In 2016, the National Trust for Historic Preservation released a plan it commissioned that would replace the swim basin’s seawalls with individual chevrons that would allow seawater to circulate in and out of the pool. A representative for the National Trust said the organization would work with local stakeholders on a fundraising campaign if its plan was accepted.
On Saturday, Maurice “Mo” Radke, president of Friends of the Natatorium, said he was happy that the final EIS was out at the start of Veterans Day weekend, and that he expects lots of discussion about it at Monday’s American Legion sponsored commemoration at 11 a.m.
The Friends group has tried for decades to get the Natatorium restored and Radke noted that funding had even been put aside by the city at one point under former Mayor Jeremy Harris.
Radke said he expects both the Friends and National Trust would help with efforts to raise funds for the project, a job that would be made easier if the city gives stronger indications it is committed to restoration. “We couldn’t cultivate anyone because the (previous) proposed option was demolition,” he said. “Who’s going to participate in the demolition of a war memorial?”
He emphasized, however, “there has to be a mechanism in place to be able to receive funds and figure out a way for the city to use those funds.”
The 2019 plan calls for the pool deck to be reconstructed on support piles that would surround the pool at approximately 4 feet above the water’s surface at low tide and 3 feet at high tide. Because there would be a free flow of water between the ocean and the pool, it doesn’t need to meet state Department of Health swimming pool requirements.
Jim Bickerton, an attorney for the Kaimana Beach Coalition, said there are significant dangers tied to the use of a pile-and-grate system. “They forget that current is intended to flow through the grates,” he said.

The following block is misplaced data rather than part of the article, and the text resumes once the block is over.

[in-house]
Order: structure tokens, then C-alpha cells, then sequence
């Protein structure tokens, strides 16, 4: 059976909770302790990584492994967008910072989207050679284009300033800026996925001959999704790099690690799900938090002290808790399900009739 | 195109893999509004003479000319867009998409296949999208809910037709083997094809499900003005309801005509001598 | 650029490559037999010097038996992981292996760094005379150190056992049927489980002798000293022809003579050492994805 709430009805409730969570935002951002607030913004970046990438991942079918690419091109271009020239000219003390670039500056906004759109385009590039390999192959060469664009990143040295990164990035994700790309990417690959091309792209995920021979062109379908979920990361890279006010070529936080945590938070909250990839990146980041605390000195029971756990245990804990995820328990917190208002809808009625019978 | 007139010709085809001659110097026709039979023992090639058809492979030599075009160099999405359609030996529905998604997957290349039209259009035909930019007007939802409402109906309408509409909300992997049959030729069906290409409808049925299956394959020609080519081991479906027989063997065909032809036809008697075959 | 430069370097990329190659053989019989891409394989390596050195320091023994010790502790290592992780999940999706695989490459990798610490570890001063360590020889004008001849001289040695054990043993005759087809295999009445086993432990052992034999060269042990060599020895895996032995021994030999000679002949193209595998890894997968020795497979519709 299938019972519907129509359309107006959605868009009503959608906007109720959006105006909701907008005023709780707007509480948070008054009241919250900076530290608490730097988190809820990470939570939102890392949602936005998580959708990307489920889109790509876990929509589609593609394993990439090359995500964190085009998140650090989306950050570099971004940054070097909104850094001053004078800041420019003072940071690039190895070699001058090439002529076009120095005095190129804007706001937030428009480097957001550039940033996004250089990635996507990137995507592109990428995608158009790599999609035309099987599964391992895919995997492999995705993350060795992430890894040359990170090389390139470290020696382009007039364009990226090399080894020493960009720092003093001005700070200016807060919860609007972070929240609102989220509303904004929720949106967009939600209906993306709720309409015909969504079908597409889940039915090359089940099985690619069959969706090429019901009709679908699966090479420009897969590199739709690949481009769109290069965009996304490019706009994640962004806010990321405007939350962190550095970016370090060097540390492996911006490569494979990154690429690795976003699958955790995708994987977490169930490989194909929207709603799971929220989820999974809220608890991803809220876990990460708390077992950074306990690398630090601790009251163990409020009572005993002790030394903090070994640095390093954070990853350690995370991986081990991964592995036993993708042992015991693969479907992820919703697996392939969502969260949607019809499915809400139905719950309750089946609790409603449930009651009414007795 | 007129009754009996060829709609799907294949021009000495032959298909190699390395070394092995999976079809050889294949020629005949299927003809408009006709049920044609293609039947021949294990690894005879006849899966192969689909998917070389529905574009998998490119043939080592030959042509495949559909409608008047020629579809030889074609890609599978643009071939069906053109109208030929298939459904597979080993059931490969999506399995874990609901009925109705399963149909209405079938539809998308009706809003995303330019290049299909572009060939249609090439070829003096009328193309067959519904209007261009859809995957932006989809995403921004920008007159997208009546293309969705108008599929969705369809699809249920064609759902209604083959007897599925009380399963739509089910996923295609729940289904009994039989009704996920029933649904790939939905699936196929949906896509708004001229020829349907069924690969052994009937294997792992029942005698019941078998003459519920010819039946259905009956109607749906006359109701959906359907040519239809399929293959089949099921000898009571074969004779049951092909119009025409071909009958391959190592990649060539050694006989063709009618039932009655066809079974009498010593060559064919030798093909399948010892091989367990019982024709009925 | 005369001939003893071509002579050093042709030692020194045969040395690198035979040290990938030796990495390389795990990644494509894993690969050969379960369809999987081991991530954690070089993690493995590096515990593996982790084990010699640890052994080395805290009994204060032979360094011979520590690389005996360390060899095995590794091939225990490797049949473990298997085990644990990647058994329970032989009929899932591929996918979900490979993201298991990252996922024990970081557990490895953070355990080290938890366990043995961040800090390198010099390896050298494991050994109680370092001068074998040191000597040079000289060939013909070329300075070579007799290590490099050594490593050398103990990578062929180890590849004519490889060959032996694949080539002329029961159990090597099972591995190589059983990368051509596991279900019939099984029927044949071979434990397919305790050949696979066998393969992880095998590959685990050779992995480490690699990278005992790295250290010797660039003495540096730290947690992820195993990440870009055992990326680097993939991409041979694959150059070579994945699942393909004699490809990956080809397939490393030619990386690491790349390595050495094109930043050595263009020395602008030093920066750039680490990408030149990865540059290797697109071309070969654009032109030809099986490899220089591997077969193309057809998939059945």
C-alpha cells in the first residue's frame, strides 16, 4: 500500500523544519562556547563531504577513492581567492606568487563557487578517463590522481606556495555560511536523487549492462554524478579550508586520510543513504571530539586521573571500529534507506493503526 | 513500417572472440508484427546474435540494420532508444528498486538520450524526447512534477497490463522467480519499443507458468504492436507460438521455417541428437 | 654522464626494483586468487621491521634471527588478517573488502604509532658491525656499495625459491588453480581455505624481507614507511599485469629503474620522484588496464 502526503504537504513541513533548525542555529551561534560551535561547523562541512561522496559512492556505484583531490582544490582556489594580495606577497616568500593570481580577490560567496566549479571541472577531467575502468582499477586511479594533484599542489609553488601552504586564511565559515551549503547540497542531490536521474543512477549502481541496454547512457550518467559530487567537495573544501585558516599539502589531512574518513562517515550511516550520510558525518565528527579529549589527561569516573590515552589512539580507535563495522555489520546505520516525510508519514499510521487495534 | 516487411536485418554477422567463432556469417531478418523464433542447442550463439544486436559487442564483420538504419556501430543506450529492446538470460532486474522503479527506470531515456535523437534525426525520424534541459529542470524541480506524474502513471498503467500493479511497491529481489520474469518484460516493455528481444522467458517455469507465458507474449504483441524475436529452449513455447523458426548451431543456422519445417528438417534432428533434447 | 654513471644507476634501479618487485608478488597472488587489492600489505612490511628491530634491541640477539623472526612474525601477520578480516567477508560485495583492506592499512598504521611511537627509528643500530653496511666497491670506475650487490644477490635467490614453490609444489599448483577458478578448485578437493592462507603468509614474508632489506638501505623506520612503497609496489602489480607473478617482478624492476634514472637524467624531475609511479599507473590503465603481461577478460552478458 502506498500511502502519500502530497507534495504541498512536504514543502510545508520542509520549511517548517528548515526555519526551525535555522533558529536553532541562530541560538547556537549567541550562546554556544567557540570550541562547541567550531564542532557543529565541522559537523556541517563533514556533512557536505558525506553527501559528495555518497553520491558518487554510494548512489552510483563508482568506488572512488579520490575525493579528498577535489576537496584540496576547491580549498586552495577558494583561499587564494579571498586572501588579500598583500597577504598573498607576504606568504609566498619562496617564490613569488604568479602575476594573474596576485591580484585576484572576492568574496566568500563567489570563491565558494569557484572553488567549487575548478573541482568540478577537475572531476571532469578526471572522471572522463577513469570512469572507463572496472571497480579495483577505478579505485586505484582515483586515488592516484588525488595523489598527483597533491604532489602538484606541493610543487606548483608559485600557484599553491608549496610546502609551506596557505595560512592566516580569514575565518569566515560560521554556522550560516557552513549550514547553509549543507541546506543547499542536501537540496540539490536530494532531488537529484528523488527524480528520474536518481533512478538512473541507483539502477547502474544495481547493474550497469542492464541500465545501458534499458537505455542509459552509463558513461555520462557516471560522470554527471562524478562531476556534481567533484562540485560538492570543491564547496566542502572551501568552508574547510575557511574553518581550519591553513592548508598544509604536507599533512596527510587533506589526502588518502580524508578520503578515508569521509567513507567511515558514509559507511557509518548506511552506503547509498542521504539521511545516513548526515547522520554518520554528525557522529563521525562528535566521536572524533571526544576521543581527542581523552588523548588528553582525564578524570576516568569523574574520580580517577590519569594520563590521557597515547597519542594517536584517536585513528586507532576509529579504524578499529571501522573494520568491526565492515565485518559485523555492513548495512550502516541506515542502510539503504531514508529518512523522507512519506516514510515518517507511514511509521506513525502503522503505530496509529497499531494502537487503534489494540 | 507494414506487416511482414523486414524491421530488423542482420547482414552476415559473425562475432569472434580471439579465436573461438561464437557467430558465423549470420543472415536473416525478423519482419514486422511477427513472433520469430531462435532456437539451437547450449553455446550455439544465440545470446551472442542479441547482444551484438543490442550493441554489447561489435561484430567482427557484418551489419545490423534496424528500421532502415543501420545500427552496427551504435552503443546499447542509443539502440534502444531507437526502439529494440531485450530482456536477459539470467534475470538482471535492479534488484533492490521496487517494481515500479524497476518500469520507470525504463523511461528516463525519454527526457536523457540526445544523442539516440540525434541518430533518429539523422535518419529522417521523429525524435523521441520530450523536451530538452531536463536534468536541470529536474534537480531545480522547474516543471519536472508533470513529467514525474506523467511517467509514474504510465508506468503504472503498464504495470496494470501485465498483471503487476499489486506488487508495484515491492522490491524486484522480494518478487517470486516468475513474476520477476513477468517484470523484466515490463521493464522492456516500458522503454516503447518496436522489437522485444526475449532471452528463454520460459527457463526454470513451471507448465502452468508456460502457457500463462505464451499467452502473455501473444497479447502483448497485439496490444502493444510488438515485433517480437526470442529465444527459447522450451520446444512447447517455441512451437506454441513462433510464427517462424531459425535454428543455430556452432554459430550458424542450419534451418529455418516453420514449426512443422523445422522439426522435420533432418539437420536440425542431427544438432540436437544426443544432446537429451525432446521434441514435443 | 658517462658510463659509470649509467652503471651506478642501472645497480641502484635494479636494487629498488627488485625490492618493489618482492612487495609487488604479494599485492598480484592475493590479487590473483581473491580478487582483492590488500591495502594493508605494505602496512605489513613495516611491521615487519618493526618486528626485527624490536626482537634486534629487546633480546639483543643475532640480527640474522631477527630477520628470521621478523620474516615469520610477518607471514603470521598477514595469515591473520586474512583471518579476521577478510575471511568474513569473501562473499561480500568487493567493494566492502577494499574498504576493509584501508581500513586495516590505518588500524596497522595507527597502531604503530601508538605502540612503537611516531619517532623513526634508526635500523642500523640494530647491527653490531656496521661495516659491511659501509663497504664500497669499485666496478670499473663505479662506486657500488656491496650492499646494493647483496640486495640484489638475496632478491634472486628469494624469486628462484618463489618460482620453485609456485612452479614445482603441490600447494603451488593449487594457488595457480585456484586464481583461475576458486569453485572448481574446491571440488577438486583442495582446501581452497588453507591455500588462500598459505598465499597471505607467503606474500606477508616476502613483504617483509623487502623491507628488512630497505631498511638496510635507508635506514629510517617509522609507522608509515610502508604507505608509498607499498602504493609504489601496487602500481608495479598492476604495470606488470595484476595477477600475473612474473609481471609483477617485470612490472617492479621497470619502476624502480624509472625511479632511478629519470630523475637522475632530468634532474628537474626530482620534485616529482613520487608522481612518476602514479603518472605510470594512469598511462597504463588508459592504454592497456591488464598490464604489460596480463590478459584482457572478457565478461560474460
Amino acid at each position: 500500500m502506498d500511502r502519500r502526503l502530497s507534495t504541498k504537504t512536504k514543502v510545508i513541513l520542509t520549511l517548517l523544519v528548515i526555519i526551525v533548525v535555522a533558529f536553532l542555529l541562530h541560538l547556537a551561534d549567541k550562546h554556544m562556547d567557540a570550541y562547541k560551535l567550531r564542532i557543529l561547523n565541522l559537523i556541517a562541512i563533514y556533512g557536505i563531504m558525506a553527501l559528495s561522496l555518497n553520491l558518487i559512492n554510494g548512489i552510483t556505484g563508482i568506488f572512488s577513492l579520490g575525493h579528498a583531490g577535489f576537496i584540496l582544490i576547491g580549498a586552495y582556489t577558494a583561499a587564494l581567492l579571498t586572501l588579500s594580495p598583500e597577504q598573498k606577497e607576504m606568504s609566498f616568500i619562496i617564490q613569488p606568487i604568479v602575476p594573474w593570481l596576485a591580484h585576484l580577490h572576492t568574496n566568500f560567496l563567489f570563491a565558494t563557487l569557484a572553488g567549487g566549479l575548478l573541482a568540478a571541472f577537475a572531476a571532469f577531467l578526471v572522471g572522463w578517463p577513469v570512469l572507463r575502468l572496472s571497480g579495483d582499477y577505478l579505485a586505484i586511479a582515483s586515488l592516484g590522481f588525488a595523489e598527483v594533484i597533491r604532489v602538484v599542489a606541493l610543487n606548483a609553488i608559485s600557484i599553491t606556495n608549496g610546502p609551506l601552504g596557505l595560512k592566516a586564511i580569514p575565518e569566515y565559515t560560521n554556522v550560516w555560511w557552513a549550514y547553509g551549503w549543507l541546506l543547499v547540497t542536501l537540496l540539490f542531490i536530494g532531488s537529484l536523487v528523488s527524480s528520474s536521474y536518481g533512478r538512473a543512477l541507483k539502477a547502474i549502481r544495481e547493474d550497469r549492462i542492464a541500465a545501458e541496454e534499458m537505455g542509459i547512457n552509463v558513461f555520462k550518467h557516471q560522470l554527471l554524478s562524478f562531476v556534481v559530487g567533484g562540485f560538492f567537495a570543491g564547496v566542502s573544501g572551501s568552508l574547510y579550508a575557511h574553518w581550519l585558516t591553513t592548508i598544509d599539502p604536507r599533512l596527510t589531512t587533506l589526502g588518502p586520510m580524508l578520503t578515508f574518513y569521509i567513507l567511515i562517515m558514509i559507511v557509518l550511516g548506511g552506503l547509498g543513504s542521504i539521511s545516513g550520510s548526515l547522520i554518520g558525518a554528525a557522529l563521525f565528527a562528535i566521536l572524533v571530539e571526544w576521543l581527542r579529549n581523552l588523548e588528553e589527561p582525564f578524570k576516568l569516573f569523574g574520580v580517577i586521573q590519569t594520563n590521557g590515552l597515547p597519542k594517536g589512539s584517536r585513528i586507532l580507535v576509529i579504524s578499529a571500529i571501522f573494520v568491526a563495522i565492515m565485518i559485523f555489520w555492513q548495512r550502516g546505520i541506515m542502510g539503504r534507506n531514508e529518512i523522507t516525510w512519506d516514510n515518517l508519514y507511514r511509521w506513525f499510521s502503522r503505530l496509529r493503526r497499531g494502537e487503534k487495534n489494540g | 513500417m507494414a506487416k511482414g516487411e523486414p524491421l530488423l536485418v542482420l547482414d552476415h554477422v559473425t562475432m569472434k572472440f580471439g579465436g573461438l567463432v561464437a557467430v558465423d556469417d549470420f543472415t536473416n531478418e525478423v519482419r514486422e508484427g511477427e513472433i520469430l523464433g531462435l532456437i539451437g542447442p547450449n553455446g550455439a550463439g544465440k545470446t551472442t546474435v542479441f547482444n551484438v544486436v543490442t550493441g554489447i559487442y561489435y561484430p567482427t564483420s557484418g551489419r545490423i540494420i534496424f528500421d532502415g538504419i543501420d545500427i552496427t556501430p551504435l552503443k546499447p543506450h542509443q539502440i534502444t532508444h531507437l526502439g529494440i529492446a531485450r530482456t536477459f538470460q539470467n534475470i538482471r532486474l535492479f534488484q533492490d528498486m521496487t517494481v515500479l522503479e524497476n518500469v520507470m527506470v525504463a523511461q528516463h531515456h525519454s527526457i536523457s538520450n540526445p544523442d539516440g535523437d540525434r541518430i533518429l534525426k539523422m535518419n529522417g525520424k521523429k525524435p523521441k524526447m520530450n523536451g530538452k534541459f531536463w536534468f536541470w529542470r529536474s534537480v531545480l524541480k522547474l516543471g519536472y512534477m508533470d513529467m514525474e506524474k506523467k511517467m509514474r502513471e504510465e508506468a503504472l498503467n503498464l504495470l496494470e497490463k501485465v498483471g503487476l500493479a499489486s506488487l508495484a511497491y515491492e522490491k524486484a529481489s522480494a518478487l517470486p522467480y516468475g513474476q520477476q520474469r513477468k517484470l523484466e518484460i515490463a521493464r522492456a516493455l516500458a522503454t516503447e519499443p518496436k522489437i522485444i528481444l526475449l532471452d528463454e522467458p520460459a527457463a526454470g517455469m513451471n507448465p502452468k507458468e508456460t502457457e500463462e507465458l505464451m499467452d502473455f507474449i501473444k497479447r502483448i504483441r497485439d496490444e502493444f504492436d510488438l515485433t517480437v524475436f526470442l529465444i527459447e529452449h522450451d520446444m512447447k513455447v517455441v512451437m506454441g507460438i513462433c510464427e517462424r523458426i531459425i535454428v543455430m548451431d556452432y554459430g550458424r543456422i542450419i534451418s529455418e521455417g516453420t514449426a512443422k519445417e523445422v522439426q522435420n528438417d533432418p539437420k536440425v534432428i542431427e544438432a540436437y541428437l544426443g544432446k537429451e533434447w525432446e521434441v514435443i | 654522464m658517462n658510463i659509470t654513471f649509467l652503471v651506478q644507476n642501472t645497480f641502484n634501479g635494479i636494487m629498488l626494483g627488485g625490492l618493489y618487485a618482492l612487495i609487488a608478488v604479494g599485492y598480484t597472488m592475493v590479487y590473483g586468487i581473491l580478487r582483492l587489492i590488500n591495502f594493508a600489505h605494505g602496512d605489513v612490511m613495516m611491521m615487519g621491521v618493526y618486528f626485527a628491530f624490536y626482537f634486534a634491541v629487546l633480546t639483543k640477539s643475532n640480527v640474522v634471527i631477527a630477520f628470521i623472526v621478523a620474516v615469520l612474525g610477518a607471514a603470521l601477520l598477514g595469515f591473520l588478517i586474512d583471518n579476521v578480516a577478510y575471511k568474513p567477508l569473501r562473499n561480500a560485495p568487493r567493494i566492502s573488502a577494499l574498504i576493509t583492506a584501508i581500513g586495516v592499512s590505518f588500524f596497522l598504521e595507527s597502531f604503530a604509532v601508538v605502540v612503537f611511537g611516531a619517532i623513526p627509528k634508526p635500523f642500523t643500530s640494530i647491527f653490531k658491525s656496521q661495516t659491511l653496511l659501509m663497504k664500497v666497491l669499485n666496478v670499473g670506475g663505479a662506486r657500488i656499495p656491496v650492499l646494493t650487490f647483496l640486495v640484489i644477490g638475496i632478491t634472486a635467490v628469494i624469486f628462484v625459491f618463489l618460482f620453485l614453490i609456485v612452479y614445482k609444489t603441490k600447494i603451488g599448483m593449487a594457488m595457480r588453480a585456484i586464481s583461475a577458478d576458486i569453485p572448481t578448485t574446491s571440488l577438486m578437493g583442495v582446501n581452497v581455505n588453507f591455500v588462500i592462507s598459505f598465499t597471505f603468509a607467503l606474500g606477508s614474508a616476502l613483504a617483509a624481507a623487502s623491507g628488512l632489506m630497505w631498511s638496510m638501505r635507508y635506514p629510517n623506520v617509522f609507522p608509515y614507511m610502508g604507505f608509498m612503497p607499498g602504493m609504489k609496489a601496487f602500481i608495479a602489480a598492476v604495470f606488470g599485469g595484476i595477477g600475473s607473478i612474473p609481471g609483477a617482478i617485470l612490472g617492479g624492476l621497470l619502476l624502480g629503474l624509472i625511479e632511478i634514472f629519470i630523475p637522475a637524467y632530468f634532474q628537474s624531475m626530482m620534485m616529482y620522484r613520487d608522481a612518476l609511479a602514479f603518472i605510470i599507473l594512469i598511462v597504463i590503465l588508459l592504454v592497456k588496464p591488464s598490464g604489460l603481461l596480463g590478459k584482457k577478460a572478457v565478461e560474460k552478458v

“The point is a grate lets the current keep going, a wall bounces the current back. So people end up getting pinned against these bars under water — and (the city’s) response is signage,” Bickerton said. “As a tort lawyer, I can tell you that this is going to be a major liability for the city but just as a citizen, it’s a safety issue. These are people going into the pool because it seems safer than the ocean but it’s more dangerous.”
Bickerton said the final EIS is the first acknowledgment by the city that a public- private partnership is likely going to be needed. “Our biggest concern and fear is that one last little sliver of daylight for the public is going to be closed off again by commercial interests because the city cannot tell us that this will be free, open space 24/7 like a beach park is. They’re going to have to close it off for commercial purposes and as time goes by, it will be used more and more and there will be less and less access and parking for people who just need to get into the ocean.”
Caldwell said he believes the project can become reality either with or without a private partner.
“I think it’s way too early to talk about what a public- private partnership would look like,” he said. “It’s going to take some real vetting, sitting down and talking with stakeholders on all levels — the Council, the executive branch, the neighbors in that community, the historic preservation guys and the people who use the beach.”
Councilman Tommy Waters, whose district includes Waikiki and the Natatorium, said he wants to hear from constituents before weighing in with his opinion. “I have a few questions … especially as it relates to swimmer safety,” he said.
Waters said he’s hoping to hold a hearing on the issue either in the community or at Honolulu Hale. “I’m looking forward to a lively discussion with my community weighing the three options,” he said.